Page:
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Corn Futures Prices Plummet to Three-Year Low


The anticipation that a government report this week will show a bumper crop of corn caused corn futures to slip to the lowest price in more than three years, according to a Blomberg report. Soybeans gained, wheat prices fell.

The corn crop may reach a record 14.03 billion bushels, or 1.3% more than the U.S. Department of Agriculture (USDA) predicted in September and 30% larger than in 2012, according to a Bloomberg survey of 36 analysts. Inventories before the 2014 harvest may more than double to 2.04 billion bushels from a year earlier, the survey showed. USDA will update its forecasts on Nov. 8.

“Prices are being more heavily influenced again by the prospect of a high global corn surplus,” Carsten Fritsch, an analyst at Commerzbank AG in Frankfurt, said in a report. “This is looking increasingly likely in view of positive U.S. harvest results.”

Corn futures for December delivery slipped 0.2% to close at $4.2625 a bushel at 1:15 p.m. on the Chicago Board of Trade, after touching $4.2525, the lowest for a most-active contract since Aug. 26, 2010.

On Nov. 1, INTL FCStone Inc. and Informa Economics Inc. raised their estimates for U.S. production. A bigger U.S. crop will spur a rebound in world stockpiles to 155.19 million metric tons by the end of the 2013-2014 season, up from 122.59 million a year earlier, Bloomberg’s survey showed.


Soybeans rose on increasing demand for U.S. exports, Greg Grow, the director of agribusiness for Archer Financial Services Inc. in Chicago, said in a telephone interview. The USDA inspected 80.6 million bushels for shipment in the week ended Oct. 31, up 32% from a year earlier.

“The demand for U.S. soybeans is extraordinary,” Grow said.

Soybean futures for January delivery rose 0.4%% to $12.565 a bushel, after dropping 3.2% last week.

Wheat futures for December delivery fell 0.7% to $6.6275 a bushel, after touching $6.62, the lowest since Sept. 25.








Alltech Expands Mycotoxin Management Team


Dr. Alexandra Weaver recently joined the Alltech Mycotoxin Management Team as technical sales support for the Northeast United States and Eastern Canada.

As technical sales support, Weaver will focus on developing and implementing the Alltech Mycotoxin Management Program for the monogastric industry as well as interpreting and analyzing mycotoxin reports completed by the 37+TM Laboratory.

Weaver holds a bachelor of science degree in biology from Elon University,  and a masters in science from North Carolina State University (NCSU).  Weaver recently completed her doctorate in animal and poultry science with a co-major in nutrition from NCSU under the direction of Dr. Sung Woo Kim. Her research focused on the impact of mycotoxins on the growth and health of swine.  




Albion Swine Farm Exports 1,180 Pigs to China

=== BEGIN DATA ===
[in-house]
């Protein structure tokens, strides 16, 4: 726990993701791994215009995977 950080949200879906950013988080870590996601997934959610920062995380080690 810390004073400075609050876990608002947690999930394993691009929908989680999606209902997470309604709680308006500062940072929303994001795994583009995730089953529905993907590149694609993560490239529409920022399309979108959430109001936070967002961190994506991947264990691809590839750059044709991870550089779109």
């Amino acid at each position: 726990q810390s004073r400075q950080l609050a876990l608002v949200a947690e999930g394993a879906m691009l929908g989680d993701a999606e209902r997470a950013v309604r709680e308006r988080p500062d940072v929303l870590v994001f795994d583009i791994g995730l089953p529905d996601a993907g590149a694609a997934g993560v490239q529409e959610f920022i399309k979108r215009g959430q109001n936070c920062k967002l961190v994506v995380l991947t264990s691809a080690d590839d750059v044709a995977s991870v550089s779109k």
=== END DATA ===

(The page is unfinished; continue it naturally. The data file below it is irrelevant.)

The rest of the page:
Whiteshire Hamroc LLC, of rural Albion, IN, exported their largest international shipment of swine breeding stock to China on Oct. 14, 2013. This shipment consisted of 1,180 pigs representing three of the four major breeds of swine in the United States: Yorkshire, Landrace and Duroc. This is one of several shipments destined for China that are being coordinated by Clayton Agri-Marketing of Jefferson City, MO.

Whiteshire Hamroc is the largest U.S. recorder of Yorkshire, Landrace, Duroc and Hampshire combined, according to the National Swine Registry 2012 recordings. Whiteshire Hamroc has been exporting swine breeding stock for more than 20 years and to over 22 different countries.

“International interest in U.S. swine genetics continues to grow and represent a larger percentage of Whiteshire Hamroc’s business,” explains Dr. Mike Lemmon, CEO of Whiteshire Hamroc. “We are very active within the Chinese market, with Whiteshire Hamroc having an office and support staff in Beijing, China. Whiteshire Hamroc plans to export several shipments of swine breeding stock to China over the next several months,” adds Dr. Lemmon.


Scott Lawrence

Whiteshire Hamroc LLC
4728 N 200 W

Albion, IN 46701

800-825-2929 ext. 111


Farm Bill Conference Begins

The long-awaited House-Senate Farm Bill conference began last week with the hope of striking an agreement on a comprehensive farm bill by the end of the year.  The leadership of both the House and Senate Agriculture Committees emphasized the importance of getting the farm bill done this year.  Congressman Frank Lucas (R-OK), chairman of the House Agriculture Committee and chairman of the farm bill conference, said, “Let’s give certainty and sound policy to our agricultural producers; let’s deliver taxpayers billions of dollars in deficit reduction; let’s continue to provide consumers the affordable and reliable food supply they have grown accustomed to.  Let’s work together to get our work done.”

Congressman Collin Peterson (D-MN), ranking member of the House Agriculture Committee, reminded everyone that if left alone the committee could reach agreement when he said, “I believe that if the Conference Committee is left alone and allowed to do our work, we’ll be able to find some middle ground and finish the farm bill.” 

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Senator Debbie Stabenow (D-MI), chairwoman of the Senate Agriculture Committee, said, “There are 17 million men and women whose jobs rely on the strength of agriculture.  They are counting on us to work together in good faith and get this farm bill done.  And I am confident we won’t let them down.”